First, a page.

5 tips to improve your reasoning skills

How to be a better test taker?

How to be a better test taker?

Master these 5 logical reasoning tips

  1. Necessary versus sufficient conditions. Suppose that all hospitals with a grade of A have high levels of patient confidentiality. Now suppose that Elmpark Hospital has a high levels of patient confidentiality. Can we conclude that it has a grade of A? No. The first supposition created a necessary condition. In order to have an A grade, the hospital must have high levels of patient confidentiality. However, there could be other requirements as well to earn a grade of A, like surgery outcomes. Therefore, Elmpark hospital could have high levels of patient confidentiality but still not earn the A grade. Now let’s look at a sufficient condition. Ex. If you study 3 hours per day, you will get a 90 or above on the test. Studying 3 hours per day is a sufficient condition but not necessary. There could be other ways of getting a 90 or above on the test (like going to a review class).


  1. Understanding a contrapositive statement

If rain is predicted, Sarah brings an umbrella to work. What can we conclude from this statement?
All we know is that if Sarah does not bring an umbrella to work, rain is not predicted. That’s called the contrapositive. If rain is not predicted, we cannot conclude that Sarah does not bring an umbrella.  She could bring an umbrella even if clouds are predicted. Likewise we cannot conclude that if Sarah brings an umbrella that rain is predicted.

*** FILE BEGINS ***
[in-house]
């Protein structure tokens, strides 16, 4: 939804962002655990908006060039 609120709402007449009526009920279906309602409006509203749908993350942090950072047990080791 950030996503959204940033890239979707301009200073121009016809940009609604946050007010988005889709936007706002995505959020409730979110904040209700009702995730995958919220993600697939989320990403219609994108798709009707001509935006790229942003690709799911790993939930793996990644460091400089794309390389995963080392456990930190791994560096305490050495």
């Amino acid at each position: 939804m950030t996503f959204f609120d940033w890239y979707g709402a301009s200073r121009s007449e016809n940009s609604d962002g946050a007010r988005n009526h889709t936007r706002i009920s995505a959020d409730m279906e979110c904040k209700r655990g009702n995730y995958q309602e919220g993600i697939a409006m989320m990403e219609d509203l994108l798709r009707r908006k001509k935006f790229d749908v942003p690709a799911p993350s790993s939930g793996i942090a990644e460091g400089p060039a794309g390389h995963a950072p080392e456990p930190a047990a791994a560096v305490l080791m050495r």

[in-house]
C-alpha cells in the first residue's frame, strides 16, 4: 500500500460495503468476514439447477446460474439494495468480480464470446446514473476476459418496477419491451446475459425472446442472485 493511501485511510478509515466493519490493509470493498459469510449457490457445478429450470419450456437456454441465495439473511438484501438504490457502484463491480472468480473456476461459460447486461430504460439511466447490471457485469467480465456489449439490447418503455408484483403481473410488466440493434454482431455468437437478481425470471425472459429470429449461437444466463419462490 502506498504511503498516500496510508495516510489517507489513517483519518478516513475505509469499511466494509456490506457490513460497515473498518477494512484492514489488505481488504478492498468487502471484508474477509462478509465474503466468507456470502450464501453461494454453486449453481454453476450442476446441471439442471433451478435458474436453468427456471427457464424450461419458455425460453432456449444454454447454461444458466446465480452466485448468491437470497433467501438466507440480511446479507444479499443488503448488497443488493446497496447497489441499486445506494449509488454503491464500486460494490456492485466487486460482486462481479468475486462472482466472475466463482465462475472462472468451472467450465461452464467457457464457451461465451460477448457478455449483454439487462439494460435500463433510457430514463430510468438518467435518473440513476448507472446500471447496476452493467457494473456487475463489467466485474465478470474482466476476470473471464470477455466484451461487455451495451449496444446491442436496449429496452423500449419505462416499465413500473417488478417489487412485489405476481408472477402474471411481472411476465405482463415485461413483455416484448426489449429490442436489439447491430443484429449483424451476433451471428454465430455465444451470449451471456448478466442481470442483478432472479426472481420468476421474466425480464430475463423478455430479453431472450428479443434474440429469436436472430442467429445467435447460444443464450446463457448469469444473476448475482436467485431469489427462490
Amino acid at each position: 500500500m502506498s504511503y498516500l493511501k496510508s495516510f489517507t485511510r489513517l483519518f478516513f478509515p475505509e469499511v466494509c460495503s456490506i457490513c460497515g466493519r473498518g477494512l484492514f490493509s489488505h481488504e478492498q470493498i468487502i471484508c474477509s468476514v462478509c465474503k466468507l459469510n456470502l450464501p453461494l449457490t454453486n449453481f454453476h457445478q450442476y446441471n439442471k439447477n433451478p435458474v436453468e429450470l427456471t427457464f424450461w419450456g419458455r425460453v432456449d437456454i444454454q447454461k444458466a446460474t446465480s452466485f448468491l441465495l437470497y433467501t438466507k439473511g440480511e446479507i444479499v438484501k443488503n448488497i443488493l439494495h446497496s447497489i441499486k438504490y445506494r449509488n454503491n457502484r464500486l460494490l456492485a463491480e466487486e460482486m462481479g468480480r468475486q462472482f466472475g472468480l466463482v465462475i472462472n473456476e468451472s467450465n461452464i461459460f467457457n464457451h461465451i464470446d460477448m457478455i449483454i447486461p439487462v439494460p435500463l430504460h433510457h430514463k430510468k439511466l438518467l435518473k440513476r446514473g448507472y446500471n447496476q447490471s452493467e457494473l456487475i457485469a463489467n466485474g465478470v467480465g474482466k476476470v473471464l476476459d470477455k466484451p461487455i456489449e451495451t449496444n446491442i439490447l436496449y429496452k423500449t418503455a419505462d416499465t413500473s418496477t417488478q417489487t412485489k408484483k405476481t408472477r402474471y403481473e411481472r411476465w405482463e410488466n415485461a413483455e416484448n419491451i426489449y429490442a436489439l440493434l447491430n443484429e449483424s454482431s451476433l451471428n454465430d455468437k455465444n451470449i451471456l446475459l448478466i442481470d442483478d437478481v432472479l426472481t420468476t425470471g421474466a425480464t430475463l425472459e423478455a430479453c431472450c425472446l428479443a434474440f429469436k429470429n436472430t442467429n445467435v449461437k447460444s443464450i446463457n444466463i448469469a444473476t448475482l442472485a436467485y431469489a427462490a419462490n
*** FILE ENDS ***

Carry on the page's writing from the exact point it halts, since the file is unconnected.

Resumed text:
1. Correlation versus causation. Suppose that you see a data set that shows a positive linear relationship between students’ GPAs and their SAT scores. Can you conclude that earning a higher GPA leads to a higher SAT score? Absolutely not. You can only conclude a positive correlation between GPA and SAT score. It could be the case that another variable like IQ determines both GPA and SAT score.


4.The transitive property. I often tell my students that half of the SAT is understanding the transitive property. If an apple is an orange and an apple is a grape. What do you know? You know that an orange is a grape. Similarly, if an apple is an orange and an orange is a grape, you can conclude that an apple is a grape.


  1. The residual. In statistics, we learn that the residual is the leftover-the unexplained. The concept of a residual or leftover unexplained portion of a puzzle emerges in standardized reading passages. Consider a passage in which the author describes an audience who sees scientific evidence for a cancer treatment but does not express support for the treatment. What is left unexplained. 1. What would lead the audience to express support if scientific evidence does not? 2. What is the effect of scientific evidence if it does not yield support from an audience-does it lead to indifference or opposition?



Logic is still an important part of most major standardized tests like the SAT, ACT, MCAT, GRE, and LSAT

For more information on standardized testing contact

Sarah Weltman Yehuda


Tutoring Solutions Group

Englewood Cliffs, NJ